August 7, 2011

Noah Horn

After a memorable experience at the Sound and Light show at Migdal David (David’s Tower), on motzei Shabbat, most of the group just wanted to go to sleep.  However, one member of the group, i.e. me, suggested that we wake up at 5 AM for a vatikin minyan at the Kotel.  Fortunately, a good number of the group actually attended even though sleepy-eyed and zombie-like.  I ran ahead of everyone in order to make it on time to the minyan, missing seeing Mr. Solat (who used to live in Potomac).  Yael Green was the first customer at Hadaya Jewelry and got a 50% discount on her purchase.  Go Yael!  I happened to pass out in the large lounge for 3 hours, but the rest of the group found their way back to their beds. 

Our chesed project of the day was going to Mevaseret Zion and planting a garden with Ethiopian children at their Absorption Center.  I and a few guys played soccer with some of the older Ethiopian teens.  This was a really fun and meaningful experience.  Because we finished learning Pirkei Avot, we were able to have a siyum, which meant that we could have a meat meal.  So off we went to the local mall and found a kosher McDonalds. 

We traveled to an area where the Macabees fought the Greeks. This was really neat to connect Greece and Israel.  We made a human timeline where each of us stood up and made represented different dates on the Jewish timeline.  I was honored to represent Moshe Rabenu.  We continued on to our next destination which was a museum called “an Invitation to Silence.”  It was an interactive museum to understand what it is like to be deaf.  We were split into groups and were not allowed to speak.  We wore big head phones and we learned how to communicate using body language and Israeli sign language.  This was a most powerful experience.  Then for dinner, we went to a restaurant called “Kapiche”, where the waiters were deaf and we ordered food via a dry erase board.  In the same building as the restaurant is a theater, where we watched an amazing dramatic presentation by actors who are blind or deaf or mute.  The play was called “Not by Bread Alone.”  Once the play is over, the audience is invited up to the stage to taste the bread that the actors have baked during the play.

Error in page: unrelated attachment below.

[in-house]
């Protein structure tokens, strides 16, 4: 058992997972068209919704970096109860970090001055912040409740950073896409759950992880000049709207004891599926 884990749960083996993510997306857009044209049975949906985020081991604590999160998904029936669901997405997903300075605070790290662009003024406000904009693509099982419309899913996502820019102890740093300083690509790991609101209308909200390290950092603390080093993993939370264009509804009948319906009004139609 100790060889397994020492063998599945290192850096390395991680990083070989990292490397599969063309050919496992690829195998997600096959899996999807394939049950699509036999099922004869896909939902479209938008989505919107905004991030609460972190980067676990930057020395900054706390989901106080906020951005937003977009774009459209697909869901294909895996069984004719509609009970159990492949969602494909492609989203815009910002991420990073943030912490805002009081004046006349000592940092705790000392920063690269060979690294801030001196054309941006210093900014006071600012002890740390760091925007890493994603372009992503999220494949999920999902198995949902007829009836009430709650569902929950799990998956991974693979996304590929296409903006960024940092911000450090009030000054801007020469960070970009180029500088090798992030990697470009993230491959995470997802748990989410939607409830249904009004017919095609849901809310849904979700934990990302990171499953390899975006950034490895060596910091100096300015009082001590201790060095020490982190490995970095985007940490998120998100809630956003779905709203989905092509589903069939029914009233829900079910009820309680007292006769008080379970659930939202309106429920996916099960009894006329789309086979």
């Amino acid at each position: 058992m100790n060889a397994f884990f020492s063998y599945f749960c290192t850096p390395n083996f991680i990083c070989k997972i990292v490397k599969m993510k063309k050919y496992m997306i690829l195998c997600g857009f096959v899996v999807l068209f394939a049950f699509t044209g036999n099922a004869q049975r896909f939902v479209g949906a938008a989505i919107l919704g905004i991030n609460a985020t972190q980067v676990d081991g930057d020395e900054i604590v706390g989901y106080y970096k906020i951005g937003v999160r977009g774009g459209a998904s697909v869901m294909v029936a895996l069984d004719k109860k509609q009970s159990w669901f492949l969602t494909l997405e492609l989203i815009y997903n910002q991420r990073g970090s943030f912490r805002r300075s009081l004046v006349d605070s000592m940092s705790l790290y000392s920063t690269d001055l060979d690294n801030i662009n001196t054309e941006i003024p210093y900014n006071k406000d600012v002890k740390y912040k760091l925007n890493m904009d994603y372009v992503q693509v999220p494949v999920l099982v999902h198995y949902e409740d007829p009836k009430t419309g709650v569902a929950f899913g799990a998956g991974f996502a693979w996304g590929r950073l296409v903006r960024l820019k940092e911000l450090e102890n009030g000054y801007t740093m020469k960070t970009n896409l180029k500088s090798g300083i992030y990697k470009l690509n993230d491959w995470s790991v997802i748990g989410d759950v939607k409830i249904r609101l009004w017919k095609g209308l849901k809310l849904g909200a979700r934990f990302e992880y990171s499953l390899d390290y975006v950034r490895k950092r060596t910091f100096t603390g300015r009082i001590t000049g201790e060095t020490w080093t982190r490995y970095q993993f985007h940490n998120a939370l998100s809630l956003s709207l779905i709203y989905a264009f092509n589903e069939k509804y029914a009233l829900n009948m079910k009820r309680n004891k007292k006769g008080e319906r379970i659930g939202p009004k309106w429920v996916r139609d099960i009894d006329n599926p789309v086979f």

What a great day!

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